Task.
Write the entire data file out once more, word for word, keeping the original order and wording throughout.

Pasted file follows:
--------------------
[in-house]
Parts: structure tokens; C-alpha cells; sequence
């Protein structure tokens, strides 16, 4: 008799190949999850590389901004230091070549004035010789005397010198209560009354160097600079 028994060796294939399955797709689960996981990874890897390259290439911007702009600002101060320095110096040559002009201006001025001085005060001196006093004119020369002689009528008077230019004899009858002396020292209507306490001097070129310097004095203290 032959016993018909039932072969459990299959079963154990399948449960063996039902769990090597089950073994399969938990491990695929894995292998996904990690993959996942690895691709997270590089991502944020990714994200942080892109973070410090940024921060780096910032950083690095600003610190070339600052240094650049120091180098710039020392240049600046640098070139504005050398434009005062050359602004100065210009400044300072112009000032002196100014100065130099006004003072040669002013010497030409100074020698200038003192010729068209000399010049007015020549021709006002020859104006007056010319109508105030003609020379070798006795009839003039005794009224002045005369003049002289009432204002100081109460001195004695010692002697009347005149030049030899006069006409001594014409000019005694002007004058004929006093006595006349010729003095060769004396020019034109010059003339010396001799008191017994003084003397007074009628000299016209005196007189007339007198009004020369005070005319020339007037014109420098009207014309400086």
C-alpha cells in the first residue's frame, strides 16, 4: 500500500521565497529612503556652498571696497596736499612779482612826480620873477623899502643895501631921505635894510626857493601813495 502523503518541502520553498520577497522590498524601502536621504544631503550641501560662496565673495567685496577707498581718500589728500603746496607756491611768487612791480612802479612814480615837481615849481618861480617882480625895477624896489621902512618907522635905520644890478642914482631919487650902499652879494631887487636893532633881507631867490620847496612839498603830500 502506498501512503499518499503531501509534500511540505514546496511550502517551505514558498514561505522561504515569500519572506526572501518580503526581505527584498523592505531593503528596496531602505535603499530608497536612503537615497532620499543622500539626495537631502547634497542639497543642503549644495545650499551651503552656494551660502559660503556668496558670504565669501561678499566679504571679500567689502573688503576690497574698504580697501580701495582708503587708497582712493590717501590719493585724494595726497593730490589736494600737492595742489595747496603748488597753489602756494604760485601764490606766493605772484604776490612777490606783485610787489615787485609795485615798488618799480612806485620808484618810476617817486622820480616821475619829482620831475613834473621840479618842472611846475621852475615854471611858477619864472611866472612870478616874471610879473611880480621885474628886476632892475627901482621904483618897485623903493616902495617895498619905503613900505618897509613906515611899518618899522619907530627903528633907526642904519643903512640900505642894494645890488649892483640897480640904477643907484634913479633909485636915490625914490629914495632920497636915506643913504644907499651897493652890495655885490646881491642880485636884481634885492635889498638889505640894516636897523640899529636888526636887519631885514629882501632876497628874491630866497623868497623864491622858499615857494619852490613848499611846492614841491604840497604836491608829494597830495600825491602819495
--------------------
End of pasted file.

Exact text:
[in-house]
Parts: structure tokens; C-alpha cells; sequence
């Protein structure tokens, strides 16, 4: 008799190949999850590389901004230091070549004035010789005397010198209560009354160097600079 028994060796294939399955797709689960996981990874890897390259290439911007702009600002101060320095110096040559002009201006001025001085005060001196006093004119020369002689009528008077230019004899009858002396020292209507306490001097070129310097004095203290 032959016993018909039932072969459990299959079963154990399948449960063996039902769990090597089950073994399969938990491990695929894995292998996904990690993959996942690895691709997270590089991502944020990714994200942080892109973070410090940024921060780096910032950083690095600003610190070339600052240094650049120091180098710039020392240049600046640098070139504005050398434009005062050359602004100065210009400044300072112009000032002196100014100065130099006004003072040669002013010497030409100074020698200038003192010729068209000399010049007015020549021709006002020859104006007056010319109508105030003609020379070798006795009839003039005794009224002045005369003049002289009432204002100081109460001195004695010692002697009347005149030049030899006069006409001594014409000019005694002007004058004929006093006595006349010729003095060769004396020019034109010059003339010396001799008191017994003084003397007074009628000299016209005196007189007339007198009004020369005070005319020339007037014109420098009207014309400086």
C-alpha cells in the first residue's frame, strides 16, 4: 500500500521565497529612503556652498571696497596736499612779482612826480620873477623899502643895501631921505635894510626857493601813495 502523503518541502520553498520577497522590498524601502536621504544631503550641501560662496565673495567685496577707498581718500589728500603746496607756491611768487612791480612802479612814480615837481615849481618861480617882480625895477624896489621902512618907522635905520644890478642914482631919487650902499652879494631887487636893532633881507631867490620847496612839498603830500 502506498501512503499518499503531501509534500511540505514546496511550502517551505514558498514561505522561504515569500519572506526572501518580503526581505527584498523592505531593503528596496531602505535603499530608497536612503537615497532620499543622500539626495537631502547634497542639497543642503549644495545650499551651503552656494551660502559660503556668496558670504565669501561678499566679504571679500567689502573688503576690497574698504580697501580701495582708503587708497582712493590717501590719493585724494595726497593730490589736494600737492595742489595747496603748488597753489602756494604760485601764490606766493605772484604776490612777490606783485610787489615787485609795485615798488618799480612806485620808484618810476617817486622820480616821475619829482620831475613834473621840479618842472611846475621852475615854471611858477619864472611866472612870478616874471610879473611880480621885474628886476632892475627901482621904483618897485623903493616902495617895498619905503613900505618897509613906515611899518618899522619907530627903528633907526642904519643903512640900505642894494645890488649892483640897480640904477643907484634913479633909485636915490625914490629914495632920497636915506643913504644907499651897493652890495655885490646881491642880485636884481634885492635889498638889505640894516636897523640899529636888526636887519631885514629882501632876497628874491630866497623868497623864491622858499615857494619852490613848499611846492614841491604840497604836491608829494597830495600825491602819495